Sylvan Posts Profit Of $3.7 Million For 1st

Company Announces School Contracts In Detroit, New Orleans

April 25, 1997|By Ted Shelsby | Ted Shelsby,SUN STAFF

Sylvan Learning Systems Inc. reported higher-than-expected first-quarter earnings yesterday and announced service contracts with public school systems in Detroit and New Orleans that could lead to a significant boost in future business.

In the three months ended March 31, Sylvan earned $3.7 million, equal to 14 cents a share, on revenue of $44.9 million.

This compares with a profit of $1.8 million, or 8 cents a share, in the same period last year, when earnings were reduced by $1.2 million as a result of Sylvan's purchase of computers and other equipment related to its acquisition of Bloomington, Minn.-based Drake Prometric, LP in 1995. Revenue totaled $34.6 million in the 1996 period.

"They beat the street estimate on revenues by a couple of million dollars and a penny on earnings," said Peter P. Appert, an analyst who follows Sylvan for Alex. Brown Inc.

"The key to their success in the quarter is the improvements in the operating margins of all three divisions -- testing, contract education and learning centers," Appert said. "The year is off on a pretty good start."

Michael T. Moe, an analyst with Montgomery Securities in San Francisco, said all three lines of Sylvan's business performed better than analysts had anticipated.

"Historically, one division does better than expected and this is offset by one with lower-than-anticipated results. But this time it was a very solid quarter for all of its lines of business."

Revenue for the testing division rose 42 percent to $25.2 million. Contract Educational Services revenue grew by 10 percent to $10.5 million. In the learning center division, revenue was up 28 percent to $9.2 million.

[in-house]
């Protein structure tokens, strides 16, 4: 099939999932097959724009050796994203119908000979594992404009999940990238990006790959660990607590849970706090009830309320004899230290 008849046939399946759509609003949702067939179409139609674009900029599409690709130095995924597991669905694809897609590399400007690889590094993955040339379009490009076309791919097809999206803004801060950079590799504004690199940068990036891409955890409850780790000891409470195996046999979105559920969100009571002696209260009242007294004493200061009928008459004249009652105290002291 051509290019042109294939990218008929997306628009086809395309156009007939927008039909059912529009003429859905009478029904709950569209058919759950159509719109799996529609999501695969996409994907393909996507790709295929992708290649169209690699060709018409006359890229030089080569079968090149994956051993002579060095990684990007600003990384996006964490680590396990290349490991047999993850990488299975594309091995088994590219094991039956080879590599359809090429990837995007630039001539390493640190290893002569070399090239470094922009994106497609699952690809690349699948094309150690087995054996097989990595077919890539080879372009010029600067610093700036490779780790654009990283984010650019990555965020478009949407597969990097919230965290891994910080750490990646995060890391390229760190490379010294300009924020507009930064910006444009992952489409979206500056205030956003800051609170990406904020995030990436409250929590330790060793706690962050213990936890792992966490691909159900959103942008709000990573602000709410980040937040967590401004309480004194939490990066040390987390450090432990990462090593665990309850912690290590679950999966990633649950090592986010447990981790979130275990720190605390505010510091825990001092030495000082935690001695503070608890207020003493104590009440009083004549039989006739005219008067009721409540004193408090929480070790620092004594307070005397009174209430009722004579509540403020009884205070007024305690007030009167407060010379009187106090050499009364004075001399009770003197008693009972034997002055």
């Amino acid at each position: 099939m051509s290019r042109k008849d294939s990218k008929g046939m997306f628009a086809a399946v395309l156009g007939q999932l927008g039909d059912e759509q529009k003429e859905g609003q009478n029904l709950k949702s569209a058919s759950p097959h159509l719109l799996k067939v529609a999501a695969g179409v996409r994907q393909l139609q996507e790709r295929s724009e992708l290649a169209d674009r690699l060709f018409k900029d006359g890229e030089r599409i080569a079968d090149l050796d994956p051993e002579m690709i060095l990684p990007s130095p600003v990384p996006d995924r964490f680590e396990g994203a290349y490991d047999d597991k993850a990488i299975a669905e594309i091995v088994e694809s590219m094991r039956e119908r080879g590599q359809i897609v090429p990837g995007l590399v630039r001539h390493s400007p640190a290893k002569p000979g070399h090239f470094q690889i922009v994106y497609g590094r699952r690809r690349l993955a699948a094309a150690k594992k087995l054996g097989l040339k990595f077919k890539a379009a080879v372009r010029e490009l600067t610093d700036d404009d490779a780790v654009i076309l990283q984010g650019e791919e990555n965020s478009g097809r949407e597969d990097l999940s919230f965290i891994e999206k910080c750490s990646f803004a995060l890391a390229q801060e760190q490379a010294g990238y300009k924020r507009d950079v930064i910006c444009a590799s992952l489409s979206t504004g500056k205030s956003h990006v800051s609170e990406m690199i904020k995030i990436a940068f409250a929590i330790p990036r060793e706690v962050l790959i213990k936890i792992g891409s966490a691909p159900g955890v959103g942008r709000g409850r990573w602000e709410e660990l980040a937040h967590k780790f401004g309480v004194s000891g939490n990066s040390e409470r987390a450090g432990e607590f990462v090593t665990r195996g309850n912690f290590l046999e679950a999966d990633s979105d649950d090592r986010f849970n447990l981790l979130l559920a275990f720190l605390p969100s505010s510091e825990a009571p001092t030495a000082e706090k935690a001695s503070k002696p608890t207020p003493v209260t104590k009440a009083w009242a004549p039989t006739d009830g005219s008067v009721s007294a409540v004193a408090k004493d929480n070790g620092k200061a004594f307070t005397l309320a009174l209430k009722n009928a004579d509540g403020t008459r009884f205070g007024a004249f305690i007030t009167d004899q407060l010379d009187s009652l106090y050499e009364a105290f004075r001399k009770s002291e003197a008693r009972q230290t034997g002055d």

Sylvan spokeswoman Vickie Glazar said the Detroit Board of Estimates on Tuesday approved the company's contract to provide teaching services in five public schools.

Glazar said Sylvan will go into the schools and set up learnings centers for accelerated instruction in math and reading for students referred to the company by the schools.

The company said that the Detroit contract and another with the school system in New Orleans, which was negotiated in January and announced yesterday, should create combined revenue of about $4.5 million over their three-year terms.

That could be a modest estimate, according to Appert. "The Detroit contract is an important development," he said. "It is a highly visible urban school system that is among the top 10 in the nation based on the number of students."

He said that in addition to being lucrative by itself, the Detroit contract could encourage other school systems throughout the country to contract with Sylvan.

Appert said that agreement in Detroit amounts to Sylvan "getting its toe in the water. This gets them into the school district and assuming they get results, which Sylvan usually does, I would say the prospects for additional business look pretty good."

Regarding its pending acquisition of National Education Center, Sylvan's chairman and co-chief executive, Chris Hoehn-Saric, said: "We continue to view the combination of Sylvan and NEC as the best way to create value for shareholders of both companies and we are proceeding as planned to finalize the transaction."

Sylvan announced on March 12 that it had reached an agreement to acquire California-based NEC in a stock transaction worth roughly $638 million.

In a surprise move, Harcourt General Inc., based in Chestnut Hill, Mass., last week offered to acquire NEC in a cash transaction valued at $740 million.

Glazar said yesterday that NEC's board has not yet met to evaluate the Harcourt proposal and make its recommendation to its shareholders.

Sylvan stock closed yesterday at $29.50, up 50 cents.

Pub Date: 4/25/97

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